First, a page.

A couple of significant pro-consumer, pro-privacy rulings over the last two weeks of 2014:
First, a federal district court in Minnesota rejected the argument that putative class of Target consumers harmed by the retail giant's data breach lacked standing to sue over the breach. As Law360 reports, the court "concluded that the plaintiffs' assertions that the breach had caused them to pay unlawful charges, restricted or blocked access to their bank accounts, made them unable to pay other bills, and caused them to pay unfair late charges and new card fees were sufficient to allow them to proceed with their claims at this early stage in the litigation." Read the story here. For a relevant discussion of the harms caused by data breaches, read Public Citizen's amicus brief in FTC v. Wyndham, pending in the Third Circuit.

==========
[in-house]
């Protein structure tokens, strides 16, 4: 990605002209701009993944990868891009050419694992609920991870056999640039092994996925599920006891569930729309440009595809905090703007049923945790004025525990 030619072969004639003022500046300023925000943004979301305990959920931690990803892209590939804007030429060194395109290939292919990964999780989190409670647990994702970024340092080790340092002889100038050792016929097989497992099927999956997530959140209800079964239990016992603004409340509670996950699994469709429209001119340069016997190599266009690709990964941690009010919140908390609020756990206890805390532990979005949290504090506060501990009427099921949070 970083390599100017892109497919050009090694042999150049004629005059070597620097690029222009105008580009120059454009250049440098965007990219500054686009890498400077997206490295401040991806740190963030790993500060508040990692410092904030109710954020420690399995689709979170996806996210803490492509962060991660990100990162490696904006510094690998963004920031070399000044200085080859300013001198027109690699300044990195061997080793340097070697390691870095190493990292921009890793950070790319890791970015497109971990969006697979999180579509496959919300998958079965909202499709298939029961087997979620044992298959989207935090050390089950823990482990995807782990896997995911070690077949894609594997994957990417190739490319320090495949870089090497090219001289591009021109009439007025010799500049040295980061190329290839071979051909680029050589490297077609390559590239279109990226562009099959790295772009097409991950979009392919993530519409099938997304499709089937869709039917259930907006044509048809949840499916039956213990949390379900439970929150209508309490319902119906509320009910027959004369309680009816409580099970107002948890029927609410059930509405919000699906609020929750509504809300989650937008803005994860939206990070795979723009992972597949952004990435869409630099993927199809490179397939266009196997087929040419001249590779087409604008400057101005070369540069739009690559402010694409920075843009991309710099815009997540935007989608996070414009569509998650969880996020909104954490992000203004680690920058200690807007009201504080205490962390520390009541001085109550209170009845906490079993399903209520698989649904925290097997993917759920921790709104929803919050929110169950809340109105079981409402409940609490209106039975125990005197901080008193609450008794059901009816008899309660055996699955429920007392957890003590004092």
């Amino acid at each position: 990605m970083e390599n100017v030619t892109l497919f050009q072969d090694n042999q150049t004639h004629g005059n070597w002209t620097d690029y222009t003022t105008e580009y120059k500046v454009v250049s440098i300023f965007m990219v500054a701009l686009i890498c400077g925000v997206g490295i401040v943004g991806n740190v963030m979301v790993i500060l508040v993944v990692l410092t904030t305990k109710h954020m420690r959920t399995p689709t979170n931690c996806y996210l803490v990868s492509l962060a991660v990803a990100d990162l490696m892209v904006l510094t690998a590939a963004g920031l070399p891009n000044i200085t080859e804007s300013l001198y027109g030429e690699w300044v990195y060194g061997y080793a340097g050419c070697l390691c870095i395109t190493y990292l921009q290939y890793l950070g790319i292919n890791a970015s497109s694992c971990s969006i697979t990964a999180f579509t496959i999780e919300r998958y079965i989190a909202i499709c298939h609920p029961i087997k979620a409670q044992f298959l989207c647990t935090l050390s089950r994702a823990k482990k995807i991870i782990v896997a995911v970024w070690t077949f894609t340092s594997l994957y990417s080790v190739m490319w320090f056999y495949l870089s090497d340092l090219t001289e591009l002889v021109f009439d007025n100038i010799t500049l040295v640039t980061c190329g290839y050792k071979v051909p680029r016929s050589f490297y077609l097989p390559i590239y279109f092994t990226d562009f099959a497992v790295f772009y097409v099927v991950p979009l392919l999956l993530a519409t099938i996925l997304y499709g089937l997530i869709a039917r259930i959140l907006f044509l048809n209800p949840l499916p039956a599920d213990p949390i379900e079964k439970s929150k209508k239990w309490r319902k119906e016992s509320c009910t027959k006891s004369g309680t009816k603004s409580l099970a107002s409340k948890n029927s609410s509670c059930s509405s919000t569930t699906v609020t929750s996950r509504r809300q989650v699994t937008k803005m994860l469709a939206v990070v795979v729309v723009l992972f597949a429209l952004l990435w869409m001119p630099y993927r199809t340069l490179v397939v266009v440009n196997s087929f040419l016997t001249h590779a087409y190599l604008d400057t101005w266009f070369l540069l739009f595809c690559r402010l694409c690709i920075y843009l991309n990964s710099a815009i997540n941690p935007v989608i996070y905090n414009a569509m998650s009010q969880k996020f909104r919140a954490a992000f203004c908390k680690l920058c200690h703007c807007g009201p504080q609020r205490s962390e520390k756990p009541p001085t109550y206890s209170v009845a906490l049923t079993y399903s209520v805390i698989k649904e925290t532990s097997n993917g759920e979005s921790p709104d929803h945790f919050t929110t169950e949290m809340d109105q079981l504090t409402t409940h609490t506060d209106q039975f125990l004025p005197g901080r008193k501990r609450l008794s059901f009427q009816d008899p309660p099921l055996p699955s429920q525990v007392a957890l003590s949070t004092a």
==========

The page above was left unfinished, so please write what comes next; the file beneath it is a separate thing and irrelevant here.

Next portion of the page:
Second, a federal district court in California rejected a motion to dismiss a class action against Facebook for intercepting the content of users' electronic messages in order to determine if users "like" a webpage (for purposes of Facebook's "like" counter) and in order to help Facebook send users targeted advertising. The putative class in the case, Campbell v. Facebook, alleges violations of both state and federal privacy law. Judge Hamilton's thoughtful opinion rejected the argument that Facebook's snooping into its users' messages is part of its "ordinary course of business" and therefore exempt from privacy protections: “An electronic communications service provider cannot simply adopt any revenue-generating practice and deem it ‘ordinary’ by its own subjective standard. The court instead finds that any interception falling within the exception must be related or connected to an electronic communication provider’s service, even if it does not actually facilitate the service.” Coverage in the Recorder is here, and the opinion is here.